Walker v Incorporated Vil. of Freeport
2008 NY Slip Op 05684 [52 AD3d 697]
June 17, 2008
Appellate Division, Second Department
Published by New York State Law Reporting Bureau pursuant to Judiciary Law § 431.
As corrected through Wednesday, August 13, 2008

Carol Walker, Appellant,
Incorporated Village of Freeport, Respondent.

[*1] Sanders, Sanders, Block, Woycik, Viener & Grossman, P.C., Mineola, N.Y. (Mark R. Bernstein of counsel), for appellant.

Montfort, Healy, McGuire & Salley, Garden City, N.Y. (Donald S. Neumann, Jr., of counsel), for respondent.

In an action to recover damages for personal injuries, the plaintiff appeals, as limited by her brief, from so much of an order of the Supreme Court, Nassau County (LaMarca, J.), entered June 28, 2007, as, upon reargument, granted the defendant's motion for summary judgment dismissing the complaint, which had been denied in a prior order of the same court dated February 20, 2007.

Ordered that the order entered June 28, 2007 is affirmed insofar as appealed from, with costs.

On the morning of December 28, 2002 the plaintiff allegedly slipped and fell on ice which had accumulated on the surface of a parking lot owned and operated by the defendant, and thereafter commenced this action. The defendant moved for summary judgment dismissing the complaint on the ground, inter alia, that it had received no prior written notice of the hazardous condition, as was required by Village Law § 6-628 and Incorporated Village of Freeport Ordinances § 27-2, as a condition precedent to the commencement of a civil action against the Village. After initially denying the motion, the Supreme Court, upon reargument, granted the defendant's motion for summary judgment dismissing the complaint.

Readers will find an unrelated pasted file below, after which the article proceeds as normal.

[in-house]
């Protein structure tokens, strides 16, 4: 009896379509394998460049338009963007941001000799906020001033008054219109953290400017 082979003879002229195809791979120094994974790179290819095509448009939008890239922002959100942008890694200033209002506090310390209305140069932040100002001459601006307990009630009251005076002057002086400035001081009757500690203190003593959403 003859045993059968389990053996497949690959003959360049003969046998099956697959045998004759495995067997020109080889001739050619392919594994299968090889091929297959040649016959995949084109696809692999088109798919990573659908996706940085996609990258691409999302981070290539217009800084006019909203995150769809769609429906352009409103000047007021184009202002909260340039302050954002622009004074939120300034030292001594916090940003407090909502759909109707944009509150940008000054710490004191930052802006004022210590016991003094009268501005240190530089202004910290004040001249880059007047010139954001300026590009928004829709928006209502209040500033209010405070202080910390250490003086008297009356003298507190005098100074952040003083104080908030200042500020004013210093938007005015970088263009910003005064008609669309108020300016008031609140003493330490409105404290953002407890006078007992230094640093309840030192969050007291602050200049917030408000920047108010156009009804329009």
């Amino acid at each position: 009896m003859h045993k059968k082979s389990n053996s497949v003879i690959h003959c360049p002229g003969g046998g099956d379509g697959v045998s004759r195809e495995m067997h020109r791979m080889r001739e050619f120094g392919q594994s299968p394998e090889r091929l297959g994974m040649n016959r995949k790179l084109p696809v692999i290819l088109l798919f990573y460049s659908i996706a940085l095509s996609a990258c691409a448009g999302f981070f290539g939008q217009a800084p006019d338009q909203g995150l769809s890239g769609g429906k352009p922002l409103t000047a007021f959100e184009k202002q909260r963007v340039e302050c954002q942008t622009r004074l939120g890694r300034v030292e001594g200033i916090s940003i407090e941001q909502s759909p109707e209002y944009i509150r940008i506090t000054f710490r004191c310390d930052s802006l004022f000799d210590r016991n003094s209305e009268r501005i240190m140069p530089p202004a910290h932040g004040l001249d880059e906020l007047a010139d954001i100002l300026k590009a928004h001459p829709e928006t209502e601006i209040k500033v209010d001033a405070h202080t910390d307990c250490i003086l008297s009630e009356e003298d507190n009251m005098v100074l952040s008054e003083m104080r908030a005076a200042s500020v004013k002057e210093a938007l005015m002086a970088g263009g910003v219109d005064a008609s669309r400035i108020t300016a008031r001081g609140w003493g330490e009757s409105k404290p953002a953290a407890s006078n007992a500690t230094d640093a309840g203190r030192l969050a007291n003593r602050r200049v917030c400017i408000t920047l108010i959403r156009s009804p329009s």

Contrary to the plaintiff's contention, a parking lot is considered a highway within the meaning of the Village Law and local ordinances such as the one invoked by the defendant (see [*2]Shannon v Village of Rockville Ctr., 39 AD3d 528, 529 [2007]). The defendant established its prima facie entitlement to judgment as a matter of law by submitting proof that a search of the defendant's records revealed no prior written notice of an icy condition at the parking lot during the two weeks leading up to the subject accident (id. at 529). Once the defendant satisfied its burden showing a lack of prior written notice, the plaintiff was required to come forward with admissible evidence to raise an issue of fact as to whether written notice was given or whether the defendant created or exacerbated the alleged icy condition through its affirmative acts of negligence (see Amabile v City of Buffalo, 93 NY2d 471, 474 [1999]). The plaintiff failed to raise a triable issue of fact as to either matter (see CPLR 3212 [b]). Accordingly, upon reargument, the Supreme Court properly granted the defendant's motion for summary judgment dismissing the complaint. Prudenti, P.J., Skelos, Covello and Balkin, JJ., concur.